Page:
As the Trans-Pacific Partnership (TPP) negotiations round their final curve, we need to prevent another round of global copyright term extensions that could harm innovation and creativity online. 
Send a message to your trade minister now at

Article by Parker Higgins for EFF


Can you go to jail for learning encryption? In Ethiopia, you can. Here's why this is so problematic and so messed up: 

Article by Sarah Myers West for EFF

The simple act of taking steps to protect oneself online is enough to send a journalist to jail, according to charges issued by Ethiopian prosecutors in several cases to be heard this week. An Ethiopian court will soon hand down verdicts in a number of cases where criminal charges could be assessed for attending or applying to attend Internet security training.

A little over a week ago we saw the final vote on a report on copyright that has been winding through European Parliament for the last 6 months. So, what was the outcome?

Well, the final decision mirrored what Internet users have been telling us throughout our work on the Save the Link project: we have a right to link, and any regulations that restrict this right will be met with fierce opposition.


The Internet was never meant to be a tool for governments to spy on the private lives of everybody. Let's hope more courts agree with that. 

Article by James Welch for the Huffington Post

Last year, despite the shadow of the Snowden revelations looming large, the Coalition Government opted to pave the way for yet more unchecked surveillance, by rushing so-called "emergency" legislation into law inside a matter of days.

At last some postive news from the UK regarding surveillance!

Article by Owen Bowcott for the Guardian

The high court has found that emergency surveillance legislation introduced by the coalition government last year is unlawful.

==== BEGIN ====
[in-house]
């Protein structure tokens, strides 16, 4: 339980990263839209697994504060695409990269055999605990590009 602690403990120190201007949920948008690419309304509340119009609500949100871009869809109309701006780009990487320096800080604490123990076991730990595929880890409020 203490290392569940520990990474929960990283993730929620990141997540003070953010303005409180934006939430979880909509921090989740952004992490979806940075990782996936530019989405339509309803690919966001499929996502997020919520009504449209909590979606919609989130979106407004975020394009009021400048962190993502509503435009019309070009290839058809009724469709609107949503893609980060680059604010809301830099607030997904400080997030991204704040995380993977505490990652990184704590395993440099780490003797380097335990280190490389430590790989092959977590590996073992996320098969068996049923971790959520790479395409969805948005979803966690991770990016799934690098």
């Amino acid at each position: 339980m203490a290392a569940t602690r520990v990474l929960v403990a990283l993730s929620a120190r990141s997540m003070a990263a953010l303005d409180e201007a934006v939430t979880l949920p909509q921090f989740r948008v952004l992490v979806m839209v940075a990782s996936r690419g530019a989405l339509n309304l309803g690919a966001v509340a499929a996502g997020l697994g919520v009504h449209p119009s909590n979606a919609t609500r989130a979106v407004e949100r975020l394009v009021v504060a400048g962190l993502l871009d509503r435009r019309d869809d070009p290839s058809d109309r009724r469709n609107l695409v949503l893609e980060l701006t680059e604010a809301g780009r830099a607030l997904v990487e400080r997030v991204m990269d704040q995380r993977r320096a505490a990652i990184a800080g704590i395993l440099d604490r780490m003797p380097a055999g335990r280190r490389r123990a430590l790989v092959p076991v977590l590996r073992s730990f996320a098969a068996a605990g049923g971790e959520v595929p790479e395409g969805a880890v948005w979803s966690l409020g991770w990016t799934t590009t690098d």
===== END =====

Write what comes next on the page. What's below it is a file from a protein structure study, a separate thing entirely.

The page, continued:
We can all be affected by the 'link tax'. The freedom to link is the freedom to express ourselves and access information. Speak out at

Article by Javier Sarda for Newsletter Breeze

I am not a lawyer.

I don’t understand well some of the legal aspects currently being discussed under the copyright reform in Europe.

Although there's a long way to go in the UK, this shows the government can and will respond to public pressure demanding individuals' privacy be respected.

Article by Julia Powles for The Guardian

Less than 5% of nearly 220,000 individual requests made to Google to selectively remove links to online information concern criminals, politicians and high-profile public figures, the Guardian has learned, with more than 95% of requests coming from everyday members of the public.

Or you could get sued!

Article by Kieren McCarthy for The Register

Updated The organisers of the Pan American Games in Toronto, which start this week, require that people seek formal permission to link to its website at

The TPP could break our digital future, yet some large tech companies decided to back it. Speak out now at

Article by Jeremy Malcolm for EFF

The Internet market is evolving to the point where cities are now considering bringing their residents gigabit-speed internet connections. This approach is also a great opportunity to help drag the traditional ISPs out of the status quo.

Article by Colin Neagle for Network World